This book is an introduction to the use of additions in clay bodies, from hard materials like stones and glass to combustible matter, fiber, metals and color. It looks at the work of a range of contemporary international makers who are using additions to create remarkable new forms and textures in ceramic work. With an emphasis on creativity and experimentation, ceramicist Kathleen Standen reveals a range of possible effects, and profiles the extraordinary work of contemporary makers using additions in their practice.
Spraying glazes is a wonderful way to make otherwise solid glaze colors have variation and depth, but not everyone has access to a spray booth. That’s where an atomizer comes in! In today’s bonus Monday video, Patricia Bridges demonstrates how easy it is to spray glazes with an atomizer. This technique is fantastic for those who fire in oxidation, but crave some of the variation and unpredictability of an atmospheric or reduction firing. Happy Monday!- Jennifer Harnetty, editor.
Let’s face it. We’ve all had glaze disasters in the kiln. From the mild disappointment of a glaze not turning out exactly the color you were hoping for to a glaze completely running off a piece and ruining a kiln shelf. That’s why it is so important to test our glazes. Line blends are a pretty simple and straightforward way of testing glazes that can yield a wealth of information. In today’s post, an excerpt from Developing Glazes, Greg Daly explains how to do a couple of line blends and shares some recipes you can try. – Jennifer Harnetty, editor.
I loooooove polka dots! They are such a simple decoration, but they have such wide appeal. Gail Kendall is also into dots, so she spends a good amount of time dotting her surfaces – she says it’s almost meditative to her. In today’s post, Gail demonstrates how she combines slip dots and glazes to enhance her beautiful sgraffito leaf motifs and achieve her signature look.
Developing your own glazes can be tricky because success depends on so many factors. In Developing Glazes, Australian ceramic artist Greg Daly aims to demystify the whole glaze development process with practical advice and complete, step-by-step instructions. A practical glaze book for clay lovers at any skill level, it’s the perfect addition to any ceramics library.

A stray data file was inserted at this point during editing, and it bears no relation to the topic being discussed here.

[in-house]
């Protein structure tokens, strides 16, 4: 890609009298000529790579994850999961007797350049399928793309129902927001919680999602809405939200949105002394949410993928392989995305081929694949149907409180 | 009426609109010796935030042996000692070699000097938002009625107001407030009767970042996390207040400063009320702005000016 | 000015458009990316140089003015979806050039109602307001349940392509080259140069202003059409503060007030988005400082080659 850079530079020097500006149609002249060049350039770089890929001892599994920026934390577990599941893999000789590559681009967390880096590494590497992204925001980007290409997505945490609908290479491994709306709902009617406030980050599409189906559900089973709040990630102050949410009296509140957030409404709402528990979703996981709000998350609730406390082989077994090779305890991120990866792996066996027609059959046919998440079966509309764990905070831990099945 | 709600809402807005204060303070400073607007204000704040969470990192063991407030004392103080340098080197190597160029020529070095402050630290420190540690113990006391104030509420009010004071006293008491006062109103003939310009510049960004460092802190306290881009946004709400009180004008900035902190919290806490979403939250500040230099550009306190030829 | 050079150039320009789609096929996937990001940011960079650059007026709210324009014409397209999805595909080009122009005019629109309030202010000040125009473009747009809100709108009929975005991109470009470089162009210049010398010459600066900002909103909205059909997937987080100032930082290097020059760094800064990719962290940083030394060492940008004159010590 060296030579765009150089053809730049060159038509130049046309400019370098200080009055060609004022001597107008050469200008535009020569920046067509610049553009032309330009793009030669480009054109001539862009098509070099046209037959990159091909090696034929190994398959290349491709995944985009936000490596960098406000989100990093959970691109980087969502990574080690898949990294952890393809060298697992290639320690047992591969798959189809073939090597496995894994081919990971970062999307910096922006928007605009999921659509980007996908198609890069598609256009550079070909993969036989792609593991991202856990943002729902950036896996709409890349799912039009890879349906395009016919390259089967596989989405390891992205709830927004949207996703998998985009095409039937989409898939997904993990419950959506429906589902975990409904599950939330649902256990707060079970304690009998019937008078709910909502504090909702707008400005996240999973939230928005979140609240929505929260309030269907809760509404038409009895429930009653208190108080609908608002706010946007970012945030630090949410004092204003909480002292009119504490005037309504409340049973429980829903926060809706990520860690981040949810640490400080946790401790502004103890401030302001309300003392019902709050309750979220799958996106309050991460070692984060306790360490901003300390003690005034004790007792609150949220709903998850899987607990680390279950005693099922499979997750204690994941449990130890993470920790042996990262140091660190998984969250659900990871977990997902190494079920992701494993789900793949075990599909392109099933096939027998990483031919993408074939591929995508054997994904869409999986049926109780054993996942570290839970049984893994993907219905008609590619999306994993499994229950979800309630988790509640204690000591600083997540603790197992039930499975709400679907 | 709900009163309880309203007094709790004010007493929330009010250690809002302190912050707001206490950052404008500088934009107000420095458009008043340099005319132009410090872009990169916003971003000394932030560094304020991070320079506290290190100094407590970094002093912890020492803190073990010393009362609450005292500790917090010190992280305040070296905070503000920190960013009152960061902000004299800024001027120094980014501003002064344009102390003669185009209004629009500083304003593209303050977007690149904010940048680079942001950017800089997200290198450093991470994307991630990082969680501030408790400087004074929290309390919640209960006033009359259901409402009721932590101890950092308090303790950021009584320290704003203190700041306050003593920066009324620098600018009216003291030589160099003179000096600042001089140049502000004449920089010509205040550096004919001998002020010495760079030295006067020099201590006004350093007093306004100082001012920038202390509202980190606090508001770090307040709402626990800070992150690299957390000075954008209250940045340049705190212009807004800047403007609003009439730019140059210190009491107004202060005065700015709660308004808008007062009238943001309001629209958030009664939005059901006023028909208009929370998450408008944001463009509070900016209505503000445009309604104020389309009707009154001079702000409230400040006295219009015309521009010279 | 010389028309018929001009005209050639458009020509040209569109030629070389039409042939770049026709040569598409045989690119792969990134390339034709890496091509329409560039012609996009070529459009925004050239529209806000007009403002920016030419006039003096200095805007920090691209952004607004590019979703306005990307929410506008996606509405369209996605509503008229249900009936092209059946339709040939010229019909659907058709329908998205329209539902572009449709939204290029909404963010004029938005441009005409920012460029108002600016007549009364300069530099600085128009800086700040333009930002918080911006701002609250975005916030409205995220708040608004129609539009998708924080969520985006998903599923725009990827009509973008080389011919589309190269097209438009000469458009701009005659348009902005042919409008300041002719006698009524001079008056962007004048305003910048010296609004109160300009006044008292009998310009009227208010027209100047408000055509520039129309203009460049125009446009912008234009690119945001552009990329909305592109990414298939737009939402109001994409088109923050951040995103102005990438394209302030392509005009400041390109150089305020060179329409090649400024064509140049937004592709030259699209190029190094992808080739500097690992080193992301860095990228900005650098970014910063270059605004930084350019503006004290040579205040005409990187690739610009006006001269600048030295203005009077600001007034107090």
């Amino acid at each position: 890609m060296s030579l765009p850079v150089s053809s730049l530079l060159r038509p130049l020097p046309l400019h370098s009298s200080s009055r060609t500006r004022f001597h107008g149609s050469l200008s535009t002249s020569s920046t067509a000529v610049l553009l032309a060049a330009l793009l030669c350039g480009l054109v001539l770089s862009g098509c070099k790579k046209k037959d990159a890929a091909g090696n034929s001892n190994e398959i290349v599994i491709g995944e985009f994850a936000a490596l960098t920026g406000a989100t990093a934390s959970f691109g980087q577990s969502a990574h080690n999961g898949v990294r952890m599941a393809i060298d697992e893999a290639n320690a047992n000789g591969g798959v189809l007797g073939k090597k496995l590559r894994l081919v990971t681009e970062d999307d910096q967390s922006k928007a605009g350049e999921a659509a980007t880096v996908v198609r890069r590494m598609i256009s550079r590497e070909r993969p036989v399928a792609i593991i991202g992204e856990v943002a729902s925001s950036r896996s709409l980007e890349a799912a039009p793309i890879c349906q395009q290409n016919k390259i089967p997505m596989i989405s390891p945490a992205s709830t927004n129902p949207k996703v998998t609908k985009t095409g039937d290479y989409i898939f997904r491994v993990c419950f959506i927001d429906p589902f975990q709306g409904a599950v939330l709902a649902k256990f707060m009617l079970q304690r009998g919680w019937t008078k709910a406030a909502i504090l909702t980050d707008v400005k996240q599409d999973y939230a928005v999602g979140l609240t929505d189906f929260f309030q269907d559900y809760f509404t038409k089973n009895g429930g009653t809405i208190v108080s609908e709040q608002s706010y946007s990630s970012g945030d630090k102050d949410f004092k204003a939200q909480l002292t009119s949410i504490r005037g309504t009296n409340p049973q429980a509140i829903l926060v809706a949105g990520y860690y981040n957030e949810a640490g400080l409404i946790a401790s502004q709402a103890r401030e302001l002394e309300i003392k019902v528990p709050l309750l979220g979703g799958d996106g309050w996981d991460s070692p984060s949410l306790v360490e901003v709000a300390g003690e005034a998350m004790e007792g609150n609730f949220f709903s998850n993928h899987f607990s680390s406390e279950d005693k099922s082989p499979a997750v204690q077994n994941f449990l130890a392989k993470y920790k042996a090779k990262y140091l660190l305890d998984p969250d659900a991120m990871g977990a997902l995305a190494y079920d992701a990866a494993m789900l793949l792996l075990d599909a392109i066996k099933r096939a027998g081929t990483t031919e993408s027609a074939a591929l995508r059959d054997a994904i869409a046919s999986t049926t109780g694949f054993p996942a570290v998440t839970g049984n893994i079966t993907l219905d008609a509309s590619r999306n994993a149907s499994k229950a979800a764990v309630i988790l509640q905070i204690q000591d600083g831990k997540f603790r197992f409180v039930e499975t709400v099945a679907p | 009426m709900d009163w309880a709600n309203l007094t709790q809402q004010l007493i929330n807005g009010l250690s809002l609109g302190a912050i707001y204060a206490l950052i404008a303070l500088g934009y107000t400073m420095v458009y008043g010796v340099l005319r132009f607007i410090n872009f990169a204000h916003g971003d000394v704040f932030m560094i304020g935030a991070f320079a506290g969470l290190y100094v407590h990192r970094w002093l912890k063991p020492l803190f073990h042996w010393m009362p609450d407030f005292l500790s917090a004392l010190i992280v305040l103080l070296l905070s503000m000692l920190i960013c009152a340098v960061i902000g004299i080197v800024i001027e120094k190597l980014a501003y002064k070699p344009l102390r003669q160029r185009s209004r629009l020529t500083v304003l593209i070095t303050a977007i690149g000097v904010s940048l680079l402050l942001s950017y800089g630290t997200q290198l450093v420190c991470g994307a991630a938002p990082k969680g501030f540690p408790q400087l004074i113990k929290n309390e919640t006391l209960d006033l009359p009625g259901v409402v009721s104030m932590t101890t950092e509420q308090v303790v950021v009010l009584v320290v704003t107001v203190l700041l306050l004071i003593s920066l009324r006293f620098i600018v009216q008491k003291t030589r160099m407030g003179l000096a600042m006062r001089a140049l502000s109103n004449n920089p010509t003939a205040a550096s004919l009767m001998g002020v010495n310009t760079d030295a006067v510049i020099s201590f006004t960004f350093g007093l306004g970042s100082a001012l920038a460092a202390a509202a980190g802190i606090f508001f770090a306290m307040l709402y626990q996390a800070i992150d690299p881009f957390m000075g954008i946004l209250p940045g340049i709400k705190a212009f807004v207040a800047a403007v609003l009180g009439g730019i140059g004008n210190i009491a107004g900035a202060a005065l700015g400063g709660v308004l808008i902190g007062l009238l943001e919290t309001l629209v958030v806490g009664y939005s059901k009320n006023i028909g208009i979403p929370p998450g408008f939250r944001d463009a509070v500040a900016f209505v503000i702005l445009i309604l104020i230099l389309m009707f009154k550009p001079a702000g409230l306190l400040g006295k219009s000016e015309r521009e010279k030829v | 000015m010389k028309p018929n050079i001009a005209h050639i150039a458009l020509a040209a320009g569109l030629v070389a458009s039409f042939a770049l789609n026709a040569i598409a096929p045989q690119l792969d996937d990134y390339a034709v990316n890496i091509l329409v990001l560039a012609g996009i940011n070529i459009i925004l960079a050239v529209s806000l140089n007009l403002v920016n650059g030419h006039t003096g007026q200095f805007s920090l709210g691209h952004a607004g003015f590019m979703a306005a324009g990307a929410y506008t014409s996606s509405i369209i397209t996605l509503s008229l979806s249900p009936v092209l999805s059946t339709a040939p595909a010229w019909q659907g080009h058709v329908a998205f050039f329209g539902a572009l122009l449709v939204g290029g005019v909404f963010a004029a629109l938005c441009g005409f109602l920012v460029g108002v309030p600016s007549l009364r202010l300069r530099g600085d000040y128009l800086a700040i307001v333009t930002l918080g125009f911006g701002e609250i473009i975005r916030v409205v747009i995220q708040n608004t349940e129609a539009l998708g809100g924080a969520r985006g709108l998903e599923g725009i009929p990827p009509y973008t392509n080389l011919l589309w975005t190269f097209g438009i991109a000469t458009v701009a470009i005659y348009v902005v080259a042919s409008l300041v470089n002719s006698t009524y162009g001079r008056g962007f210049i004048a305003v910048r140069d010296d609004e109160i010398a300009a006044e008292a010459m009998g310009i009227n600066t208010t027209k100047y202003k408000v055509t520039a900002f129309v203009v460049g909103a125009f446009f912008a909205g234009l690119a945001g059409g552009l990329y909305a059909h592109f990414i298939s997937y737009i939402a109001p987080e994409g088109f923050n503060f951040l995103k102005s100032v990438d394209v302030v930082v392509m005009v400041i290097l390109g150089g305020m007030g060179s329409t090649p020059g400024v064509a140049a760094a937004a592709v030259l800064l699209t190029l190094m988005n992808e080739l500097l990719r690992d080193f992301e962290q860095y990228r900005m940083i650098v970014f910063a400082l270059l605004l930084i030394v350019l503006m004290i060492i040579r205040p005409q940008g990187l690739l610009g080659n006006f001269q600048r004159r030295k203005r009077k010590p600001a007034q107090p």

Ceramic glaze recipes are to potters and sculptors like candy is to a kid on Halloween. We just can’t seem to get enough! The cone 6 oxidation glaze recipes in today’s feature were contributed by Lou Roess.
I think everyone who has a passion for making pottery has experienced the heartbreak of making a great pot and then ruining it in the glaze stage. I certainly have. In fact, I think glazing and decorating is the most challenging part of this medium. So today I am sharing this video clip from Linda Arbuckle’s Majolica DVD. Not only does Linda give excellent advice and show examples for how to develop successful decoration. But she also shares a number of great technical tips for painting with majolica colors. Though this clip was condensed quite a bit for web posting, I still think it is packed with great information.
As most any potter will tell you, glazing is probably the most challenging part of making pottery. It takes a lot of practice and experimentation to get it right (and it is easy to ruin a successful pot by getting the glazing wrong).
Sarah Jaeger is one of those potters who gets it so right. In today’s video, an excerpt from her new DVD Throwing, Altering, and Glazing For Function and Beauty, Sarah takes us through the glazing process of one of her gorgeous pots (a process developed after plenty of practice and experimentation!).
Drawing on more than twenty years of experience, Kevin Petrie offers a focused analysis of the potential of ceramic transfer printing as a creative medium. He traces the history of the subject and explains the
distinctive visual qualities of a range of transfer printing methods. The materials and techniques for making versatile screen-printed ceramic transfers are explained from the ‘low tech’ to the more sophisticated. Other approaches by artist researchers are also brought together and recent developments with digital transfers appraised. A range of case studies shows the potential and diversity of approaches in this area,
which extends beyond ceramics to also include enamel on metal and glass.
Jonathan Kaplan has developed some methods with which he tweaks his glazes and his firing schedule to add some oomph to his ceramic surfaces. Today he shares his techniques for enlivening Cone 6 glazes and some of his favorite Cone 6 ceramic glaze recipes.